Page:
FROM THE DIRECTOR
(The following stories are to go with the four photos above: The oldest known photo of Milton taken around 1870-1880, Sheriff Joe Campbell, Dr. C. W. Thomas and the bullet photo showing the hand written note by the doctor.----D. Biggs)
Dr. C.W. Thomas practiced medicine in Milton from 1894 until 1934. In 1988 the grandson of Dr. Thomas, Wilfred Thomas, donated all of his grandfather’s medical instruments, leather satchels and other items that were in use in the medical field of the late 1800's and early 1900's. He also donated all of the Doctor’s journals in which he had entered every appointment and visit during his 40 year career. As all of these items were being unpacked and cataloged, there was a small wad of paper wrapped around a hard object. The paper had been wrapped around a spent bullet and Dr. Thomas had written the following on the small scrap of paper:
Milton, Oregon 1897 December 2, 8:15 am
Taken from the left forearm just below the elbow.
Man's name John Warren. Shot by Joe Campbell in
alley in back of the Post Office. Had been robbing the
C.W. Thomas, M.D.
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(The following article appeared in the December 3, 1897 issue of the Milton Eagle)
POST OFFICE ROBBED
The Burglar Wounded and Captured by Marshall Campbell and Special Officer Dykes. The Arrest Due to Mrs. E. L. Smalley Who was Awakened by the Noise in the Store
The post office store in this city belonging to Mr. Fletcher E. Wilcox, the postmaster, was entered by a lone burglar at 3 o’clock Thursday morning. The housebreaker secured access to the building by prying up a rear window.
Mr and Mrs. E. L. Smalley have their living apartments in the rooms above the post office and the lady was awakened by the noise made by the burglar. She awoke her husband and he in turn woke Mr. Alex Manela, who also rooms in the second story of the post office building and together the two men stole noiselessly down the stairs and aroused Marshall Campbell and Mr. James Dykes, both of whom immediately repaired to the ally back of the post office to arrest the villain if possible. In the meantime Messrs. Smalley and Manela, both armed with revolvers were posted on the street in front of the store, so as to command a clear view of the door to prevent the robber’s escape in that direction. Marshall Campbell and Officer Dykes had but a moment to wait after gaining their point of vantage back of the store, for they saw their man crawling out of the back window upon their arrival. Marshall Campbell commanded him to stop and surrender, but instead of command the fellow made a break for liberty. Simultaneously two shots rang out upon the stillness of the night and then the officers heard the robber pleading for mercy and telling them that he was shot.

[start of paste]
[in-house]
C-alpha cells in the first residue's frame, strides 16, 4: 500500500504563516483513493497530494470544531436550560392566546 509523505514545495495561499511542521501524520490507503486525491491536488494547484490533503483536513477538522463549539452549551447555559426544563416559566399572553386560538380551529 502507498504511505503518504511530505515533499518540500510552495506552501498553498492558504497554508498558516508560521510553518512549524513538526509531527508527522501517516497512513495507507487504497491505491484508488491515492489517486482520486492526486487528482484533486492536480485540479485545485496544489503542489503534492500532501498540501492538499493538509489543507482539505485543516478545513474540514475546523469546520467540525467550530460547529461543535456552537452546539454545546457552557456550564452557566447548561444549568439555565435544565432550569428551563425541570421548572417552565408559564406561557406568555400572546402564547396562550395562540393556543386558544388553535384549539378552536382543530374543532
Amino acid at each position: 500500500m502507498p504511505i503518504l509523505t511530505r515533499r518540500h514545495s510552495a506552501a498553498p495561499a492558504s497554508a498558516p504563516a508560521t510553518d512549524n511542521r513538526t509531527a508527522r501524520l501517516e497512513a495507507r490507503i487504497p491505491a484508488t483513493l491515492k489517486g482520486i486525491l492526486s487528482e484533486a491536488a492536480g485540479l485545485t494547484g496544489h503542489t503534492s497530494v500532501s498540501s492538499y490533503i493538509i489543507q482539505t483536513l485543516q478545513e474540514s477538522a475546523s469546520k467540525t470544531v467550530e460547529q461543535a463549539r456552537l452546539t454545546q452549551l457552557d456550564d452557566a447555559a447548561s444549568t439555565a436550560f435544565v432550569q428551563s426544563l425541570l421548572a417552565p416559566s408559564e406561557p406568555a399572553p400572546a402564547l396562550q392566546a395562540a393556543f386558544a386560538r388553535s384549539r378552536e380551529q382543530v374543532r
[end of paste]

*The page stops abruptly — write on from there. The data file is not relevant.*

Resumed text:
The officers took their man to the drug store of EL Smalley and dispatched a messenger for Dr. Thomas, who dressed the wound, the bullet from Marshall Campbell’s pistol having struck the robber’s left arm near the elbow, lodging on the inside of the arm, just under the skin. The ball was extracted and the wound properly dressed by the doctor.
When captured the burglar had in his possession cutlery, etc., taken from the post office store, of the value of $28.30. No post office funds were secured. He attempted to force the cash till of the department, but the hardwood of which it was constructed resisted his efforts and he directed his attention to the show-cases containing pocket cutlery and razors.
The burglar is a medium sized man of 55 years of age and gives his name as John Warren. He claims to have been recently employed as a section hand on the O. S. L, near Mountain Home, Idaho. He talked freely concerning his crime to an EAGLE reporter yesterday morning while lying on a pallet in the Hotel Milton sample room. When asked his motive for breaking into the post office he replied that he was crazy as a result of excessive dissipation at Pendleton during the past week. He claims to have arrived in the city Wednesday afternoon. This is probably true as late in the evening of that day he applied to Mr. Chas. McKenzie, of the city livery stable for permission to sleep in the barn and his request was granted. Warren also told the reporter that he visited this city on one occasion upwards of a year ago and remained several days. This statement is also corroborated by persons here who conversed with him at that time.
The prisoner is a hard-featured individual and bears the appearance of being a recent inmate of a penitentiary. His clothing, too, which is new, is the kind usually furnished to convicts by the state upon their release. Warren claims to have a brother in Virginia City, Nevada.
Submitted by Diane Biggs, Director
Frazier Farmstead Museum